Grow a Mango Tree





Introduction: Grow a Mango Tree

I've been interested lately in growing fruit trees, but my local nursery didn't have any mango trees for sale.  Later, while enjoying mango, inspiration struck and after a little internet research, I was convinced that I could start a tree from a mango seed/pit/stone.  I don't know of this new tree will ever bear fruit, but it's been fun to start.

My ultimate plan is to keep the tree small (6-8 feet) by regular pruning and keep it in a container that I can bring indoors over the cold winter months.  With any luck, it will eventually bear fruit...we'll see.

Step 1: Eat Your Mango

I'm sure there are a hundred ways to cut a mango - The pictures show my own preferred method - but anything that gets the pit from the middle works for now.  One the pit is out, get as much of the mango flesh off as possible.  I find it easiest to gently scrape it with a knife and rinse regularly.

Step 2: Cut Open the Pit

The pit is a protective shell around the actual seed, and you want to get the seed out without damaging it.  If you look at the side of the pit, you can see in the pictures that the pit is significantly thicker where the seed is, and should be quite thin at the end where the stem originally connected the fruit to the tree.

I used a heavy chefs knife to cut the stem end off the pit.  Please be careful!  It takes a fair bit of force to cut through.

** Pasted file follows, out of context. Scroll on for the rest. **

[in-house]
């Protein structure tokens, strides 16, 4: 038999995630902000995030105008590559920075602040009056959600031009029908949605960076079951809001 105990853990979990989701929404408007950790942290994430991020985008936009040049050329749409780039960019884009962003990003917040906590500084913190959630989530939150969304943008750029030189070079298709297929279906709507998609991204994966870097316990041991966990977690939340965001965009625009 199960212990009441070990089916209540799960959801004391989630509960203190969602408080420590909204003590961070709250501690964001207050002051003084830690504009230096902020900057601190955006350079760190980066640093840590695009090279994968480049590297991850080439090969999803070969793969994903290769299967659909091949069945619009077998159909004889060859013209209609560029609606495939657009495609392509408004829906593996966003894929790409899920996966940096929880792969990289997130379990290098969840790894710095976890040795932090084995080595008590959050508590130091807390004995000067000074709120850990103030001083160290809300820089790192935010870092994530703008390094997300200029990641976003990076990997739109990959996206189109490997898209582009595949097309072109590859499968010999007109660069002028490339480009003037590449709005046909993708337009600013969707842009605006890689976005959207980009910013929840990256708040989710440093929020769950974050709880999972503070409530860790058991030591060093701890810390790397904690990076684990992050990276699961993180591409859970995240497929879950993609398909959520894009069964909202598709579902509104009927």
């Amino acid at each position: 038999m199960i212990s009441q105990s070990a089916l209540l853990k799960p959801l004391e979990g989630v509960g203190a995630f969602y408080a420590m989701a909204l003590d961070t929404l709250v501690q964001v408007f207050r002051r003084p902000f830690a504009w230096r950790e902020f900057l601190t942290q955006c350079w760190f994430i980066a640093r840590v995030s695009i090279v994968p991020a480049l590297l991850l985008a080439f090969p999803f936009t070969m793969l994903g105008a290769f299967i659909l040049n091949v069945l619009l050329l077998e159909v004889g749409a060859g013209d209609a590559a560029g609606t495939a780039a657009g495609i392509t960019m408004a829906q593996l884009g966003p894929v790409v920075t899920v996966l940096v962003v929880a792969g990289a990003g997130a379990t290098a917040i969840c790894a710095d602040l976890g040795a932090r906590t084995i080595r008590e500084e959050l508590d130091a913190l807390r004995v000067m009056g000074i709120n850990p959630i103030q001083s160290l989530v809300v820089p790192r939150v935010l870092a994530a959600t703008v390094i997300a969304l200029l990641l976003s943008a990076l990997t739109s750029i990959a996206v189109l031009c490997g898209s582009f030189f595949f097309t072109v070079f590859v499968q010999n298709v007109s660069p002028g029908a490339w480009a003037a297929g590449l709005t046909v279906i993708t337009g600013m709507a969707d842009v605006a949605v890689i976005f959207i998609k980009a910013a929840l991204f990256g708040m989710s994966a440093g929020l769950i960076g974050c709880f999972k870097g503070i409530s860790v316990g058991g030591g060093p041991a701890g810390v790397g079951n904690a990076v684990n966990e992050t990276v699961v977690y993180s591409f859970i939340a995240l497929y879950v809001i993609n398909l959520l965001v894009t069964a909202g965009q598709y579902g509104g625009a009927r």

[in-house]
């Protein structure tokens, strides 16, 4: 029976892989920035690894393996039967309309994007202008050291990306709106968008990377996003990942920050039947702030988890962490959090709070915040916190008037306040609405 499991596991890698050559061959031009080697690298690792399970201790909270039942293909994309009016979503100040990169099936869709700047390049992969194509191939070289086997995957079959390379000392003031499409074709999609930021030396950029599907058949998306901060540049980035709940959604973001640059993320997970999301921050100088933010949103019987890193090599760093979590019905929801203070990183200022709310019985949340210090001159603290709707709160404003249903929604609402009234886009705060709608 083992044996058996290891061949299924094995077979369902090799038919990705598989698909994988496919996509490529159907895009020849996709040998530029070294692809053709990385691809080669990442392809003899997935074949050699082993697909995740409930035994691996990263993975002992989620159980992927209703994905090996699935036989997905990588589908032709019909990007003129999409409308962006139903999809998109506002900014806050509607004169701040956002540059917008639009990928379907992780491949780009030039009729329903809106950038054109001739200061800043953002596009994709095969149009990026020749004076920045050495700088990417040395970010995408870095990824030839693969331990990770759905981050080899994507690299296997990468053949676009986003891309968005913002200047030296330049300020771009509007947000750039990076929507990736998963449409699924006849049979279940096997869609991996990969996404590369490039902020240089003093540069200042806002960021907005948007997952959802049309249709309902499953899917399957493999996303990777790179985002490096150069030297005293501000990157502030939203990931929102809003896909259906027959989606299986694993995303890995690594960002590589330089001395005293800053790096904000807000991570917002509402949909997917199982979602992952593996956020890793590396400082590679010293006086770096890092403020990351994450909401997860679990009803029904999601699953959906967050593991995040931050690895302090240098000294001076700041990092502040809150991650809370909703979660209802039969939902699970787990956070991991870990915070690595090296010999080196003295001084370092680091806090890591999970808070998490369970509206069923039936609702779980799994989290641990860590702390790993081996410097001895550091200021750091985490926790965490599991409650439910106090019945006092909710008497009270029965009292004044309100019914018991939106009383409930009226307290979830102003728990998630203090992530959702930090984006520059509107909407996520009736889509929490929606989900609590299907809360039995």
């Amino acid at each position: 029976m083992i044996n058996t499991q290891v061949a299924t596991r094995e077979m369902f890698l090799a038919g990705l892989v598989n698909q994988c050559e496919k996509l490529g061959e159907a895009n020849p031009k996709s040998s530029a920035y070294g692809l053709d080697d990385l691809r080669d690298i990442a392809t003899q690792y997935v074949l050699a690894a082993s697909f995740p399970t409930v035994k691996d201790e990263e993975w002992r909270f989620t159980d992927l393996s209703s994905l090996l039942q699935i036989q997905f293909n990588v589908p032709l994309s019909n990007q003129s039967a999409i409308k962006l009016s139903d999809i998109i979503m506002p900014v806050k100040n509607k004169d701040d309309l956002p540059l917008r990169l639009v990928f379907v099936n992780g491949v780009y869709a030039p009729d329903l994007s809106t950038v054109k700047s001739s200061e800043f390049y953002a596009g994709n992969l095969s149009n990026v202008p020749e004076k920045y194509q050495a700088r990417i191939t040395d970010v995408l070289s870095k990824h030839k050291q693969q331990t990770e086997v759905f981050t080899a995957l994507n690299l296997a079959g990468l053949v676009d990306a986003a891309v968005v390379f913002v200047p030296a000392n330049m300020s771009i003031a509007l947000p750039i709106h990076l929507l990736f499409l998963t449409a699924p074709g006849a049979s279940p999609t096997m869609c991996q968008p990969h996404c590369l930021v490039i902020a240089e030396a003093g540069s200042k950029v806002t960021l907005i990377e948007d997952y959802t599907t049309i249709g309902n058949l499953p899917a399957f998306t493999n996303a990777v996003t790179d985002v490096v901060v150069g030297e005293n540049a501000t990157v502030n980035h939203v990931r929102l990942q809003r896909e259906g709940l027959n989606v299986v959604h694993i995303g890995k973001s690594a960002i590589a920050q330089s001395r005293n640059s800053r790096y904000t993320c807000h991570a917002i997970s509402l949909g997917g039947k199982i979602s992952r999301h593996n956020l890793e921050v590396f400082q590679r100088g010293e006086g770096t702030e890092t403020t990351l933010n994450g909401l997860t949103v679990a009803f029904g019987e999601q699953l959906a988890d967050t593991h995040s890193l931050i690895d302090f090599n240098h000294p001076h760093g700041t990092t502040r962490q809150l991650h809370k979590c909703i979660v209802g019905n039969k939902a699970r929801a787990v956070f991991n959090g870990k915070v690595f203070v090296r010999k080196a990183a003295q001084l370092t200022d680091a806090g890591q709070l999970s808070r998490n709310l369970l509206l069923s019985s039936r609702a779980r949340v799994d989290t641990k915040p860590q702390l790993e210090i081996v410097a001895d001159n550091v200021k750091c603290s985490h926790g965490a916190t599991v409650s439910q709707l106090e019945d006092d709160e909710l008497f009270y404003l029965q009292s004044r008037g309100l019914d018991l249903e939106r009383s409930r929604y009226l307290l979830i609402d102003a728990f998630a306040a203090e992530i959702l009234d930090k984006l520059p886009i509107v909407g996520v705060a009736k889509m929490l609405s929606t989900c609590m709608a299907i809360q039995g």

Step 3: Pry the Pit Apart

Carefully pry the pit halves apart to reveal the seed inside.

Step 4: Prepare Your Pot

You want to have a large enough pot with good drainage to plant the seed in.  I cleaned an old pot that used to have some herbs growing in it, added a bunch of rocks in the bottom to encourage good drainage, and then filled it partially with soil.  The tree won't stay in this pot long past sprouting, so I only have about 4 inches of soil depth below the seed.

Place the seed on the soil, and cover with another 2-3 inches then water well to fully saturate the soil.

Step 5: Wait and Wait

This seems to take forever.  Keep the soil moist with regular watering, but not flooded.  I left this in full sun on the south side of my house and watered it 4-5 times a week as needed.  I didn't keep track of the dates like I should have, but it took roughly 8 weeks before I saw the seedling had sprouted.  I decided to name him Fredrich, and think of him as male.

Once Fredrich had sprouted, I transplanted him to a larger container.  While I did that, I gently removed some soil and you can see that the trunk is growing out of one end of the seed and the root is growing out of the other.  I can't see the original stem, so I'm not sure which end is which.



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    Just prune out the main growing branch from the middle and tip regularly to keep it under 25'. You can plant some more up and when they get big enough try your hand at grafting from other peoples mature wood mango. There's lots of info about this online , I have around 100 mangoes about 25 different cultivars. And tasting different, I have one that tastes just like coconut cream, and one that tastes like lemon, orange, melon, and even peach cobbler! seriously!

    1 reply

    do I just get the seed and put it in some soil or do I need to germinate it first

    Really really nice and helpful. Good work.

    Excellent instructable! I wish I seen this sooner, My mango is only an inch tall, and has never seen soil. Its healthy green leaved, and has a 2 inch root. I'm sure its ready to transplant. What type of soil do you recommend, Or should i just take a shovel to the yard? :D

    I just took the see out of the pit, folded it in napkin and placed it in a side salad bowl with lid from mcd's and watered enough to saturate the napkin, but no standing water at all. I'm too impatient for the wait and wait :D a clear lid is fast viewable result. My first (green) grew stem first, second (tan like yours) grew root first.